BEIJING - Chinese media warned Donald Trump Monday that the one-China policy is "non-negotiable" and dropping it could lead to Beijing supporting US enemies, after the president-elect said he might do so unless Beijing made concessions.
"The one-China policy cannot be traded," an unsigned online commentary in the nationalistic Global Times said Monday, calling Trump "as ignorant of diplomacy as a child".
It warned that if the US openly supports Taiwan's independence and ramps up arms sales to the democratically self-ruled island, China could aid "forces hostile to the US".
"Why couldn't we publicly support them, or secretly sell arms to them?" it demanded.
The Chinese-language commentary was in response to Trump's remark in a Fox News interview Sunday that he did not see why the US must "be bound by a one China policy unless we make a deal with China having to do with other things, including trade".
He vehemently defended taking a call earlier this month from Tsai Ing-wen, the leader of Taiwan, which Beijing has not controlled for more than 60 years but considers a rogue province awaiting unification.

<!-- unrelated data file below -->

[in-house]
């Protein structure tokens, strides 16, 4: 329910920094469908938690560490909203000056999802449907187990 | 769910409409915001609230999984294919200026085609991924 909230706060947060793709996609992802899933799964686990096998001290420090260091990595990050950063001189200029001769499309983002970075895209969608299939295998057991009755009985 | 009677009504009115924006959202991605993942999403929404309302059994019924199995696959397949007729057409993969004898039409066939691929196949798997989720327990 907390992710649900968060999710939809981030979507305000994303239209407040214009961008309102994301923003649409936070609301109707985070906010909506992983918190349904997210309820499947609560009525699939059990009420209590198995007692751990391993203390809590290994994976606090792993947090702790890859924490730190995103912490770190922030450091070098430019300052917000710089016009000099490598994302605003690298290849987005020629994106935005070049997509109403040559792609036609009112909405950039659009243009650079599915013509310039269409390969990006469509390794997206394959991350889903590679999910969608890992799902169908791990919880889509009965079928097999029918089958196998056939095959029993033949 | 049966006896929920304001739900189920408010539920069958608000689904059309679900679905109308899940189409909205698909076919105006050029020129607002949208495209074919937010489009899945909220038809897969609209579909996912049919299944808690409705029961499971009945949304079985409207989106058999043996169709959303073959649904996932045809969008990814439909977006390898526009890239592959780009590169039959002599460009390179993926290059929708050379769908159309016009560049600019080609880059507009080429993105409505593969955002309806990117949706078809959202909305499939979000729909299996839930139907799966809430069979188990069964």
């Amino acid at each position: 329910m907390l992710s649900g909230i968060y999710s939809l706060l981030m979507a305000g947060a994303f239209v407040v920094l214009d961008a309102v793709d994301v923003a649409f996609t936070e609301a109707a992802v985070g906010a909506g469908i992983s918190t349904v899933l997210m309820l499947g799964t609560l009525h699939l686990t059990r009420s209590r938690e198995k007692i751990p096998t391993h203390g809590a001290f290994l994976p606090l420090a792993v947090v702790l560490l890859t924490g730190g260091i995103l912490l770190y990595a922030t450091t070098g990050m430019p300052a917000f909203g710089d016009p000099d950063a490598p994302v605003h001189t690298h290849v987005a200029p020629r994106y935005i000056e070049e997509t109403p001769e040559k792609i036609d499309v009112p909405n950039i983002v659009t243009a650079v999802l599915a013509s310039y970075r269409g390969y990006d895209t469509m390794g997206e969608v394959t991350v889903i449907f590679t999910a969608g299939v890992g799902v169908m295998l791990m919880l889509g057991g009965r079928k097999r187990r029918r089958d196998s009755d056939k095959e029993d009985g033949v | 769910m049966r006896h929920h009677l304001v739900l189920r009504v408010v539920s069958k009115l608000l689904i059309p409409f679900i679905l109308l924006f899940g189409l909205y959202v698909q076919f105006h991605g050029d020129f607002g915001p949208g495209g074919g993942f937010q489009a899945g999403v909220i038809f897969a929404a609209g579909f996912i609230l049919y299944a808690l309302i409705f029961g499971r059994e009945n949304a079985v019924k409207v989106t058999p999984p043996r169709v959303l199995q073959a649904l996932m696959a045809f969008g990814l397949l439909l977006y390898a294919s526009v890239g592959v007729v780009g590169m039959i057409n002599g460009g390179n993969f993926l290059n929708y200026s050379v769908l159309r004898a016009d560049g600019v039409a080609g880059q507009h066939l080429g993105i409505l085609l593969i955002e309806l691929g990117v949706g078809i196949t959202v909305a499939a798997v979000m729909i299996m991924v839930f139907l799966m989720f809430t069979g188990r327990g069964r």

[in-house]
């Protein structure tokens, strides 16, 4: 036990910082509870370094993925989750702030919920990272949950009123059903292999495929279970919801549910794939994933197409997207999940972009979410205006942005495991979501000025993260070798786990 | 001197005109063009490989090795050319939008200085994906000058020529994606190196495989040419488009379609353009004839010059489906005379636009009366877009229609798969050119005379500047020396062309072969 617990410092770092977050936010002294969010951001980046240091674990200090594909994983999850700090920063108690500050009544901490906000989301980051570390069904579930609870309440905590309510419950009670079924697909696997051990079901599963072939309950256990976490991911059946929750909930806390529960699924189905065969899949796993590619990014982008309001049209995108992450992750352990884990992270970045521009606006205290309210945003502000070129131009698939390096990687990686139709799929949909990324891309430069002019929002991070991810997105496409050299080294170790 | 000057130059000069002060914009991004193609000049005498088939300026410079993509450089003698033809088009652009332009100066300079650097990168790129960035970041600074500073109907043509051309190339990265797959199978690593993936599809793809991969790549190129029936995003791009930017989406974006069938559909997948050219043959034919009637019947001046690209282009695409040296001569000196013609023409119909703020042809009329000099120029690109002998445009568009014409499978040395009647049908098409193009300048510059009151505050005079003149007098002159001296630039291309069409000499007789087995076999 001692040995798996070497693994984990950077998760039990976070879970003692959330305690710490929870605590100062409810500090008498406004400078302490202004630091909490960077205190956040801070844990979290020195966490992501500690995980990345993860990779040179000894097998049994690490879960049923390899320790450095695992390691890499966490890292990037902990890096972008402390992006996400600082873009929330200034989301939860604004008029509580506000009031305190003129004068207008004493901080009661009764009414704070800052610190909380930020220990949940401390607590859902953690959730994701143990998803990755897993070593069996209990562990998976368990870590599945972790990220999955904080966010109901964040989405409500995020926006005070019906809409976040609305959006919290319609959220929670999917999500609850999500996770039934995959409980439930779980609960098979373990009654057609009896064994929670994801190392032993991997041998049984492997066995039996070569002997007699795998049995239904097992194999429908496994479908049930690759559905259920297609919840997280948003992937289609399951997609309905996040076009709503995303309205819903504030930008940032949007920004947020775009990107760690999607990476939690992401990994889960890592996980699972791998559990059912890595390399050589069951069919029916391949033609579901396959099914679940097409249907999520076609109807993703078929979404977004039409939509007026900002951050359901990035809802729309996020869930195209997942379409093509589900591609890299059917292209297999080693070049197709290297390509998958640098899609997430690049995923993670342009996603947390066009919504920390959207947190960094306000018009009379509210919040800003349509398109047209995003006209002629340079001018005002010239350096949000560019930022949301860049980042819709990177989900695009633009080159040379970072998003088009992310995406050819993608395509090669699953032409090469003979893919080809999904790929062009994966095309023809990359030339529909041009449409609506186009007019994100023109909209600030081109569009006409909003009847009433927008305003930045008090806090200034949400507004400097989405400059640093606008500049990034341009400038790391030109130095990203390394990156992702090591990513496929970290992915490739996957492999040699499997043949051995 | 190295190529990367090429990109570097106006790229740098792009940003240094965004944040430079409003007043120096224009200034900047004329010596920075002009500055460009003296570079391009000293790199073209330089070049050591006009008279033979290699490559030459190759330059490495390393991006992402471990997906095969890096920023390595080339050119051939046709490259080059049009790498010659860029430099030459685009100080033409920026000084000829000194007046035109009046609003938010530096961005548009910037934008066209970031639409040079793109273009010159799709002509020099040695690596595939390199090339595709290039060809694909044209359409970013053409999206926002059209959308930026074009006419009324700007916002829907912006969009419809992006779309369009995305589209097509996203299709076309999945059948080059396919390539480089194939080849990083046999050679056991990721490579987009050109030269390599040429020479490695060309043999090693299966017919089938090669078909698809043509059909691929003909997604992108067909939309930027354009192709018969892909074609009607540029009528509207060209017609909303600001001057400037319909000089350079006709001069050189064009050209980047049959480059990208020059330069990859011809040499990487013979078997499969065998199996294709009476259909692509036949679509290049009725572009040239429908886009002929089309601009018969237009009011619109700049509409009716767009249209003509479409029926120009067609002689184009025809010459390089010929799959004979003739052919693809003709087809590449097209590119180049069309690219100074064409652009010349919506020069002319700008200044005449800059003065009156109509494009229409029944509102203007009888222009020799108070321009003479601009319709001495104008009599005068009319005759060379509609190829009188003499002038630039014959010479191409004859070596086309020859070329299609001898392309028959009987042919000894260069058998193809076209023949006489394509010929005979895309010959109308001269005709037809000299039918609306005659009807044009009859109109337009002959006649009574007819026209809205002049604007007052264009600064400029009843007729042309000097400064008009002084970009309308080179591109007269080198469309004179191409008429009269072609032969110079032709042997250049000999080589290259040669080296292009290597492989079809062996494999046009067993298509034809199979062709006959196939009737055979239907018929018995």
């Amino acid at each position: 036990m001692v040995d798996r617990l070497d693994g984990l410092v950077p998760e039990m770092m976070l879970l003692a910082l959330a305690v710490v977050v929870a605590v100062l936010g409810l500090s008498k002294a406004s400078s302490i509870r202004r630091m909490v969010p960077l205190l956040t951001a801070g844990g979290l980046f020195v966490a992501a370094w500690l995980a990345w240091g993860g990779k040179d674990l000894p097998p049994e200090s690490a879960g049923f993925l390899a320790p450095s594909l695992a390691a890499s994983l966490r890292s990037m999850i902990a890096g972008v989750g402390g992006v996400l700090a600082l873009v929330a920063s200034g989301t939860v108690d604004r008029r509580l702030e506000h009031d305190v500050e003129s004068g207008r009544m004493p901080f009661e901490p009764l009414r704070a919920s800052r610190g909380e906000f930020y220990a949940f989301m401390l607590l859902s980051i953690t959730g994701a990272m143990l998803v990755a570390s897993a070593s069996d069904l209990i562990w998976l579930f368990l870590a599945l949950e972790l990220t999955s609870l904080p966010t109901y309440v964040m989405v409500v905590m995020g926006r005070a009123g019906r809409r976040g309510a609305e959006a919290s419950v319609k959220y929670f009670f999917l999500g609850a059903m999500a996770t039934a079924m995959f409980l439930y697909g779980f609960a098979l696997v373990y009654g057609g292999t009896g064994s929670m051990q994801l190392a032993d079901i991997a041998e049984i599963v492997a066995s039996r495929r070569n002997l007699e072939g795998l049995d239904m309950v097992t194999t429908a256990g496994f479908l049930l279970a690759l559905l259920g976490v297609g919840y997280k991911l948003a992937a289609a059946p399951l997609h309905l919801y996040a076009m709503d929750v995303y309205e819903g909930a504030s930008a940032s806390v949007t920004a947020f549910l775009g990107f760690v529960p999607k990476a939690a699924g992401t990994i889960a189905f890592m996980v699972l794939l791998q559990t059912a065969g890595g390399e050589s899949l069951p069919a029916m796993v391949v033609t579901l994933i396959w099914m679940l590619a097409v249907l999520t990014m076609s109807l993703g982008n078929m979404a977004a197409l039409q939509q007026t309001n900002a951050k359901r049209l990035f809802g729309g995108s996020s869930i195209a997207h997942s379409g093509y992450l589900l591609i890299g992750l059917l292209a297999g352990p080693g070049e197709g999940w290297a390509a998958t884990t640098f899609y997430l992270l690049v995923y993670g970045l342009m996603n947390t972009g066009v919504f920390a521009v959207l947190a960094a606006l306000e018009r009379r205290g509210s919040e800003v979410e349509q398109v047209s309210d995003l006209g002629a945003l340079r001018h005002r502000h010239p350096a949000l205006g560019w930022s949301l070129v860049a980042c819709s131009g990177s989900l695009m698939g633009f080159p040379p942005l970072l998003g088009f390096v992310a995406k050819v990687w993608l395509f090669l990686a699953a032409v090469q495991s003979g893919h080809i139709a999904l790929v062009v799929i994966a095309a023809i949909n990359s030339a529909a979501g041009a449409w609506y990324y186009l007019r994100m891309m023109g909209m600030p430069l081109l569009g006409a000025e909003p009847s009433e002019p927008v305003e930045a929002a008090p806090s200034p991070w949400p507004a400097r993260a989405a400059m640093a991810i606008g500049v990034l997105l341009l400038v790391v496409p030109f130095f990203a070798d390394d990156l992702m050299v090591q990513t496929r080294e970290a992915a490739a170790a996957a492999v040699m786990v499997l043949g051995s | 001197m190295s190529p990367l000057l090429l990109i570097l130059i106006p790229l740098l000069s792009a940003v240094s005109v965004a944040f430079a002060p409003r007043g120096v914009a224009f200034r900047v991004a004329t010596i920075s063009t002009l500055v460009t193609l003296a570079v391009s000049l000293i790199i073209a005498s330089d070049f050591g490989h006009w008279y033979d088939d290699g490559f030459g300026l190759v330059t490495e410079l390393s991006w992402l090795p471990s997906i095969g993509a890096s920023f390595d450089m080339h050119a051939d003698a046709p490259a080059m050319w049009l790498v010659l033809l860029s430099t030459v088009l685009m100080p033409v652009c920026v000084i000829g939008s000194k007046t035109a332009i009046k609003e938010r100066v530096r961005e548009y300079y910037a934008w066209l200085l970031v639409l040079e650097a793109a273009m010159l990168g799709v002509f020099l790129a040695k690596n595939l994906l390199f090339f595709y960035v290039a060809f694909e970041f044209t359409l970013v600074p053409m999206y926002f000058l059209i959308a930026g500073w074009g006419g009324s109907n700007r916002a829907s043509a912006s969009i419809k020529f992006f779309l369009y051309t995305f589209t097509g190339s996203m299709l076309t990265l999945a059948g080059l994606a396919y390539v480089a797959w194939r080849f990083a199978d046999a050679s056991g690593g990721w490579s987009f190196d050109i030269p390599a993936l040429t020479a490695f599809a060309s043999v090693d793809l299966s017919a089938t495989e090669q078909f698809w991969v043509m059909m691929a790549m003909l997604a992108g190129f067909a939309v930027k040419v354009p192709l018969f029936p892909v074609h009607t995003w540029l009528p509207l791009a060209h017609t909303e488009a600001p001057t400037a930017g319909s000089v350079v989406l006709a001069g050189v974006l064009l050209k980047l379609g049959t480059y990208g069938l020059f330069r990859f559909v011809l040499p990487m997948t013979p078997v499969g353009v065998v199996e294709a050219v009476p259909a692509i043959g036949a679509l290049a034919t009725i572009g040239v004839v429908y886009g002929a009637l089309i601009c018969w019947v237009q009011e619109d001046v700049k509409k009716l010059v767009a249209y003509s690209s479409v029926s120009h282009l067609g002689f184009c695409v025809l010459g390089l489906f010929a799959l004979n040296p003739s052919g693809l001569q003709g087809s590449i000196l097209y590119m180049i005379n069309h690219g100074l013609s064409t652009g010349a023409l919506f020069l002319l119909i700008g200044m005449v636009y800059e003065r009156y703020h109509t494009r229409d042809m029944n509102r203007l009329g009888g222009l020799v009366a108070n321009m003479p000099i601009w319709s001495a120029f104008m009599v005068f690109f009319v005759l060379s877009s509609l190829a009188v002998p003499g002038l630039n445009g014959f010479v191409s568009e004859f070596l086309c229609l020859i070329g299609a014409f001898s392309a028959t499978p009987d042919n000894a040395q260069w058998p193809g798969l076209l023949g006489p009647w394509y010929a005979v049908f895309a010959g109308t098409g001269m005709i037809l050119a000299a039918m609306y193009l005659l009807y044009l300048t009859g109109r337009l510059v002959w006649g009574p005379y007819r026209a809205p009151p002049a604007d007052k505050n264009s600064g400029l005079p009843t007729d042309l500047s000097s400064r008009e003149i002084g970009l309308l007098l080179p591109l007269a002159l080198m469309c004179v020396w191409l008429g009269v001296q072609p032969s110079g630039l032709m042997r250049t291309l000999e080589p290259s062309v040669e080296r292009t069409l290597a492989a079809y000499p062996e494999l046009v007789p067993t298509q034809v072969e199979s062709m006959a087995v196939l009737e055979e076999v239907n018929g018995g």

Although the United States is Taiwan's main ally and arms supplier, it has not had official diplomatic relations with Taiwan since 1979, when it switched recognition from Taipei to Beijing.
The Global Times commentary sounded a more openly menacing tone than previous state-media responses, which had largely blamed Taiwan for the phone call and advocated a wait-and-see response.
But this time it warned that if Trump "openly abandons the one-China policy, there will be a real storm. At that point, what need does mainland China have for prioritising peaceful unification with Taiwan over retaking the island by military force?"
The English-language edition of the Global Times quoted a Chinese scholar calling Trump a "novice" in diplomacy with a "very superficial" understanding of Taiwan and Sino-US relations.
"As a businessman, he thinks it's quite normal to do business, but he hasn't realised that the Taiwan question is not a business to China. The Taiwan question is not negotiable," it quoted Li Haidong, professor at China Foreign Affairs University, as saying.
But Li cautioned it was "too early" to conclude Trump intended to follow through on his threats.
"He's very fickle as well, he may eat his words sometime soon."